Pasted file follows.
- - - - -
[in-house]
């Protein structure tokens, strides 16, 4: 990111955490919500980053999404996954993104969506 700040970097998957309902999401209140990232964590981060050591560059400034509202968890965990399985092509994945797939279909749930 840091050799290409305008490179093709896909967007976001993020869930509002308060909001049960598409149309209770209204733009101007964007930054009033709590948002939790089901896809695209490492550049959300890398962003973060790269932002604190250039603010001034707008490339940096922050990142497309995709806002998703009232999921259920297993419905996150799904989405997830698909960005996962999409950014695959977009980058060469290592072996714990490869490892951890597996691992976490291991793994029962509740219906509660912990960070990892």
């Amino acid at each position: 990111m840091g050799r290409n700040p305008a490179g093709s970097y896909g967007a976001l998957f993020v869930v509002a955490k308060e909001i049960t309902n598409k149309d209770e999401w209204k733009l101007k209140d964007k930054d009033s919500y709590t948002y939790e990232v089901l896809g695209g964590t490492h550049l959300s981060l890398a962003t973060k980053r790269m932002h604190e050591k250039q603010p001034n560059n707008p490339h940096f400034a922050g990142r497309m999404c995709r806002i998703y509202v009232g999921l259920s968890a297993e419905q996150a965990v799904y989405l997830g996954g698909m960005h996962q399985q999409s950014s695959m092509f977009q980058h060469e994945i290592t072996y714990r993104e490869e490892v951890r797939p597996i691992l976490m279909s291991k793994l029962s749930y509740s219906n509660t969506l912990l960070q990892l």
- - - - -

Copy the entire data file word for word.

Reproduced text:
[in-house]
């Protein structure tokens, strides 16, 4: 990111955490919500980053999404996954993104969506 700040970097998957309902999401209140990232964590981060050591560059400034509202968890965990399985092509994945797939279909749930 840091050799290409305008490179093709896909967007976001993020869930509002308060909001049960598409149309209770209204733009101007964007930054009033709590948002939790089901896809695209490492550049959300890398962003973060790269932002604190250039603010001034707008490339940096922050990142497309995709806002998703009232999921259920297993419905996150799904989405997830698909960005996962999409950014695959977009980058060469290592072996714990490869490892951890597996691992976490291991793994029962509740219906509660912990960070990892």
């Amino acid at each position: 990111m840091g050799r290409n700040p305008a490179g093709s970097y896909g967007a976001l998957f993020v869930v509002a955490k308060e909001i049960t309902n598409k149309d209770e999401w209204k733009l101007k209140d964007k930054d009033s919500y709590t948002y939790e990232v089901l896809g695209g964590t490492h550049l959300s981060l890398a962003t973060k980053r790269m932002h604190e050591k250039q603010p001034n560059n707008p490339h940096f400034a922050g990142r497309m999404c995709r806002i998703y509202v009232g999921l259920s968890a297993e419905q996150a965990v799904y989405l997830g996954g698909m960005h996962q399985q999409s950014s695959m092509f977009q980058h060469e994945i290592t072996y714990r993104e490869e490892v951890r797939p597996i691992l976490m279909s291991k793994l029962s749930y509740s219906n509660t969506l912990l960070q990892l």